Research databases using electronic clinical records are a useful way to track responses to emerging public health threats. Children receiving mental health care and patients with neurotic and somatoform disorders may be particularly psychologically vulnerable to infectious disease epidemics.
Journal of Mental Health 02/2011; 20(1):60-9. DOI:10.3109/09638237.2010.542787 · 1.01 Impact Factor
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ABSTRACT: Disasters typically strike quickly and cause great harm. Unfortunately, because of the spontaneous and chaotic nature of disasters, the psychological consequences have proved exceedingly difficult to assess. Published reports have often overestimated a disaster's psychological cost to survivors, suggesting, for example, that many if not most survivors will develop posttraumatic stress disorder (PTSD); at the same time, these reports have underestimated the scope of the disaster's broader impact in other domains. We argue that such ambiguities can be attributed to methodological limitations. When we focus on only the most scientifically sound research-studies that use prospective designs or include multivariate analyses of predictor and outcome measures-relatively clear conclusions about the psychological parameters of disasters emerge. We summarize the major aspects of these conclusions in five key points and close with a brief review of possible implications these points suggest for disaster intervention.
Psychological Science in the Public Interest 01/2010; 11(1):1-49. DOI:10.1177/1529100610387086
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ABSTRACT: This study examined the role of several hypothesized predictors of the impact of a potentially traumatic event, the terrorist attacks of September 11, 2001 (9/11), on a sample of women experiencing intimate partner violence (IPV) and related posttraumatic stress symptoms (PTSS). We found that IPV-related PTSS mediated the relationship between IPV and 9/11-related PTSS, confirming the hypothesis that severity of symptoms related to prior trauma plays a role in the development and severity of PTSS related to subsequent potentially traumatic events. Media exposure and threat appraisal were significantly positively associated with 9/11-related PTSS, whereas social support was significantly negatively associated with 9/11-related PTSS, with none of these variables serving as moderators of the relationship between IPV-related and 9/11-related PTSS. Our results suggest that trauma-related psychiatric history is an important factor in the development of PTSS subsequent to an additional potentially traumatic event, even after adjusting for relevant variables occurring at the time of that event.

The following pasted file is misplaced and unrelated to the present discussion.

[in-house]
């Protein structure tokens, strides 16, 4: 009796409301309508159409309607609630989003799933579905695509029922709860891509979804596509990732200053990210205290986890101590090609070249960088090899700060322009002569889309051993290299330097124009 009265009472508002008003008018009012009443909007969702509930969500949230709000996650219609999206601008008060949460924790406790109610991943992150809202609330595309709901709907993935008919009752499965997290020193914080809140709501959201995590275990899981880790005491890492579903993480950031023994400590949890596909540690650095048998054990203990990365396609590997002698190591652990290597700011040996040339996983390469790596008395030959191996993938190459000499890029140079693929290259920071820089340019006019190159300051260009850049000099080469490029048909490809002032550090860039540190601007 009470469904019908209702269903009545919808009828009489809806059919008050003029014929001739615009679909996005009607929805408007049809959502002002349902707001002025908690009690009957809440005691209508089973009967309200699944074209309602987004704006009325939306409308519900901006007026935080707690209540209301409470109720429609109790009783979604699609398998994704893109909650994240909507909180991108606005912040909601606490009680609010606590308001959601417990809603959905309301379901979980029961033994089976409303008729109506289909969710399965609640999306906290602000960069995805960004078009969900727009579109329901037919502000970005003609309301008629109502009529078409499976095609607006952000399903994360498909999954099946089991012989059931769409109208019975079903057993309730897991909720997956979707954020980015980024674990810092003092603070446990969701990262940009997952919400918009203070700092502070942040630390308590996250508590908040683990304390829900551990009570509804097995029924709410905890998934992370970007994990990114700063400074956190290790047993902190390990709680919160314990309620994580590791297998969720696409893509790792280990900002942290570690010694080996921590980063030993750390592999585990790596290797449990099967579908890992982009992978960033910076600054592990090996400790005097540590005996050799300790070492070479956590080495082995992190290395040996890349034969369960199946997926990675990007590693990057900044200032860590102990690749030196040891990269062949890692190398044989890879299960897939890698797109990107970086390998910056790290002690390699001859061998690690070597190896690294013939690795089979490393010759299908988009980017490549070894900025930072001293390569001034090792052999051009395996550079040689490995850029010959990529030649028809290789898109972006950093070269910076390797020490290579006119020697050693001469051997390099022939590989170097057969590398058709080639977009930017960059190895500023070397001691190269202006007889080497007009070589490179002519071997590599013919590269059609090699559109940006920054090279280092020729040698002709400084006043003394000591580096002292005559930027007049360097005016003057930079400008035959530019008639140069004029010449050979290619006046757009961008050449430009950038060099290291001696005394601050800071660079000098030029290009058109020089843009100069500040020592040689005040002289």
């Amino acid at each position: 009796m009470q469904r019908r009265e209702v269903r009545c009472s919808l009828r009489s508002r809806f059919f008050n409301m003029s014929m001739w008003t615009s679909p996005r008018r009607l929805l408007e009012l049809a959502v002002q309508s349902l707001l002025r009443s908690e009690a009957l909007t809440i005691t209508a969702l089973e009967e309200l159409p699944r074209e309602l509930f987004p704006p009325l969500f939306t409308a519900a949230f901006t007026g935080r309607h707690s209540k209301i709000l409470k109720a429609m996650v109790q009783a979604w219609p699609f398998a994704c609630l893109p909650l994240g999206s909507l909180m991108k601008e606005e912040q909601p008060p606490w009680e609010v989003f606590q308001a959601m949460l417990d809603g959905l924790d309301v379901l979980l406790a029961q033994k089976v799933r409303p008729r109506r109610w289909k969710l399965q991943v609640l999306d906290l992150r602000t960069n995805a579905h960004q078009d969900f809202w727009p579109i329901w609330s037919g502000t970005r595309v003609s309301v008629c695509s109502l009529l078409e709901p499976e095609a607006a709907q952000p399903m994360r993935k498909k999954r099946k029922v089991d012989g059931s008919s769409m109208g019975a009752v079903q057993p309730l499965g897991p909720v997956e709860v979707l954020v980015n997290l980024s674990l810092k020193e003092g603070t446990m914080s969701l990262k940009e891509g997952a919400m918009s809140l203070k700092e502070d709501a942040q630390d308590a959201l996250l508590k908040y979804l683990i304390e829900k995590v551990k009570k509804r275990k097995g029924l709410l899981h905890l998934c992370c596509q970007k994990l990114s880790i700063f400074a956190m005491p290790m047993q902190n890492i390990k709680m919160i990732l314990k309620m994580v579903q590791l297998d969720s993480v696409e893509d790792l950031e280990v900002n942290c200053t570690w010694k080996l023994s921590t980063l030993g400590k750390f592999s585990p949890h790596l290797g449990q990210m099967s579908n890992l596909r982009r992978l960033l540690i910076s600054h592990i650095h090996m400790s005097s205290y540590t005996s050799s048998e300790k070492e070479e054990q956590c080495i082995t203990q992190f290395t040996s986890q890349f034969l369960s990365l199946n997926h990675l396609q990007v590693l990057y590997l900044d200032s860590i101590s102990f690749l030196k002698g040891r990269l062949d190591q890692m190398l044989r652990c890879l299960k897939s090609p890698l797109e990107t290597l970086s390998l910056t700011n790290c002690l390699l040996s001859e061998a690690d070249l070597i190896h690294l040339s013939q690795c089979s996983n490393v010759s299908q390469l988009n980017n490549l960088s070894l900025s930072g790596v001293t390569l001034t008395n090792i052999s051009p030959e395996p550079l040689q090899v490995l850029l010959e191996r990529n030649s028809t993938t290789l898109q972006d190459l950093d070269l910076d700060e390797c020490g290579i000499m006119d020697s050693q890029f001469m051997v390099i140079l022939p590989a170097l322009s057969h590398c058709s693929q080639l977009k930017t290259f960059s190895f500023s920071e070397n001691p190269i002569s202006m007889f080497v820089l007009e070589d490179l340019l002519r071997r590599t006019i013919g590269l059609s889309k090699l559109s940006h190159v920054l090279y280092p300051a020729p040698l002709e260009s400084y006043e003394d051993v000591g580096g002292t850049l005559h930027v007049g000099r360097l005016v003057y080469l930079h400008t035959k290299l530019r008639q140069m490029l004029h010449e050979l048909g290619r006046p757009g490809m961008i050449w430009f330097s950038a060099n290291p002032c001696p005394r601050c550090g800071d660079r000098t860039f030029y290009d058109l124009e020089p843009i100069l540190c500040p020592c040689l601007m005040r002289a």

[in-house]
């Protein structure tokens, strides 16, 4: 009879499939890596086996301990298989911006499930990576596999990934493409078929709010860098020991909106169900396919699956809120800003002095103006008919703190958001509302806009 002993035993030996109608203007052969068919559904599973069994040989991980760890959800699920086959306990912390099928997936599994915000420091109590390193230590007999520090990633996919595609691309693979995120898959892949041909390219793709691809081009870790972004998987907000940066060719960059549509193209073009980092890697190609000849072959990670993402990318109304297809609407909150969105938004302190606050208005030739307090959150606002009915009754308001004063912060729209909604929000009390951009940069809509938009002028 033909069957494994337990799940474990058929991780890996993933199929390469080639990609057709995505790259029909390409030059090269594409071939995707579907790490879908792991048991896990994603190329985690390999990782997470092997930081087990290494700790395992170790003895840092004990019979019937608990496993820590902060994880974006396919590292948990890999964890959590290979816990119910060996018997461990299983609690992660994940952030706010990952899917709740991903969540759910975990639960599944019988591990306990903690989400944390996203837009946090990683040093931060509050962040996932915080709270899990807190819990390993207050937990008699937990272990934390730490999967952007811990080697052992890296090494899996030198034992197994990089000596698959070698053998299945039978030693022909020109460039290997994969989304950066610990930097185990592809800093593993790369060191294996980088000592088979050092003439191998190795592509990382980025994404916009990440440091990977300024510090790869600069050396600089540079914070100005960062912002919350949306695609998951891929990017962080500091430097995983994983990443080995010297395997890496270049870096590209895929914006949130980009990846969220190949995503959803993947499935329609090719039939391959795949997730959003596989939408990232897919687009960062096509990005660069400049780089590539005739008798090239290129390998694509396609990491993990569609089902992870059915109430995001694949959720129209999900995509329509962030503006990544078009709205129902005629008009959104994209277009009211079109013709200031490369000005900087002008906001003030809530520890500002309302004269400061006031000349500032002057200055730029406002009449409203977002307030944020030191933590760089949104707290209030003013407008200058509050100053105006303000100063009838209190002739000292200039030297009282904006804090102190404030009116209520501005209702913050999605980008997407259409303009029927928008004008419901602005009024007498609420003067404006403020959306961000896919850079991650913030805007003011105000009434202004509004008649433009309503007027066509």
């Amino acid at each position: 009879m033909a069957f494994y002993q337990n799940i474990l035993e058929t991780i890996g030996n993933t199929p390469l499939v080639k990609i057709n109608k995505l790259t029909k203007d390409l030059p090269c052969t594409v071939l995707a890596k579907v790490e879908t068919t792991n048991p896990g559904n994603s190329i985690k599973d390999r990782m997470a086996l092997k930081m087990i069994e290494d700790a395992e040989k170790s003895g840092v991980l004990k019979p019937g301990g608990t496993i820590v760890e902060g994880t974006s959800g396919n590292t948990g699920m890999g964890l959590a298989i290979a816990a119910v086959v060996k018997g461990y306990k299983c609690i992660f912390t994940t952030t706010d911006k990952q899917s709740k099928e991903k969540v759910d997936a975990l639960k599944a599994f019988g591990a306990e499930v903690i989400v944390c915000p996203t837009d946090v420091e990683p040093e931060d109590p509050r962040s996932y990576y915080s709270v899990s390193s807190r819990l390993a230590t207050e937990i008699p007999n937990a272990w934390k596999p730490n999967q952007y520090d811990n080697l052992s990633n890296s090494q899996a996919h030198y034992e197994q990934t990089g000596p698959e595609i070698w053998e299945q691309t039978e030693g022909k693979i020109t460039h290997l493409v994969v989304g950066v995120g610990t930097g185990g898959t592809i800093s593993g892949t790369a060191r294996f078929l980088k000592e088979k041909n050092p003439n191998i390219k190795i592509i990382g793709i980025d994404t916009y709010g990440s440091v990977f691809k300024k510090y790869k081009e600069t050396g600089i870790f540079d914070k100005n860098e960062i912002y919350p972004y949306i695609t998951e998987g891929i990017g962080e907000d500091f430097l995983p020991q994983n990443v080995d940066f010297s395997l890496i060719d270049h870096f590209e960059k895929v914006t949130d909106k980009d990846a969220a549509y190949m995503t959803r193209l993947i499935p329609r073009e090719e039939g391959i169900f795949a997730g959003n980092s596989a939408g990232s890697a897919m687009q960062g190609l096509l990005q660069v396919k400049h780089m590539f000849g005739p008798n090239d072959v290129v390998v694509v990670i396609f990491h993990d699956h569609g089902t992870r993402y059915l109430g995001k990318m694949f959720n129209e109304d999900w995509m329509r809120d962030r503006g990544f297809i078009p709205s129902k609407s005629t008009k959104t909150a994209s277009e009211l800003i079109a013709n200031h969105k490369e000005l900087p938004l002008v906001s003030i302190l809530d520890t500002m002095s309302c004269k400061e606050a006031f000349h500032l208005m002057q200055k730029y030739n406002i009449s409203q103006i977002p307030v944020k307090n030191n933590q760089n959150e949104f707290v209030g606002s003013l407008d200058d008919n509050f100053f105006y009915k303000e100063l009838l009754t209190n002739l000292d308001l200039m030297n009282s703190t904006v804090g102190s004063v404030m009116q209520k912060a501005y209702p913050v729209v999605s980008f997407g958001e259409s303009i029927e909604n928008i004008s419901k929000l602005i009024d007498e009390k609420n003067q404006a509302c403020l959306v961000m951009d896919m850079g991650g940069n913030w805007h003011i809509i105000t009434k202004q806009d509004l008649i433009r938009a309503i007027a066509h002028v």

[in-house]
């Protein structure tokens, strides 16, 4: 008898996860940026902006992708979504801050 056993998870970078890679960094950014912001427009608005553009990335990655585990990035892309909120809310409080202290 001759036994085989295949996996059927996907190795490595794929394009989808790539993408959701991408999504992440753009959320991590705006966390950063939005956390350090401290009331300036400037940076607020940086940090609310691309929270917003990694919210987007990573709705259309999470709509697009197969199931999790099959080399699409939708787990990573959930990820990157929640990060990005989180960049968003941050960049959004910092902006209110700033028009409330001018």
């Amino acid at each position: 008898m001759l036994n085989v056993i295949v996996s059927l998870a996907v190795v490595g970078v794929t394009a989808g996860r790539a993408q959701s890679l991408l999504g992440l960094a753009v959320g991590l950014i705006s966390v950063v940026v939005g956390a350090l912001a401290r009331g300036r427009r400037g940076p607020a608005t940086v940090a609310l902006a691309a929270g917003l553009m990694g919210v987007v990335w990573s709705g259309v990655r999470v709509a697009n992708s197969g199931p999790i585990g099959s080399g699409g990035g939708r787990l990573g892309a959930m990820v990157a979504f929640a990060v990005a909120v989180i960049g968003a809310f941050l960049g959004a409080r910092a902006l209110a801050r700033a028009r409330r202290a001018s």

Journal of Traumatic Stress 10/2011; 24(5):530-7. DOI:10.1002/jts.20676 · 2.72 Impact Factor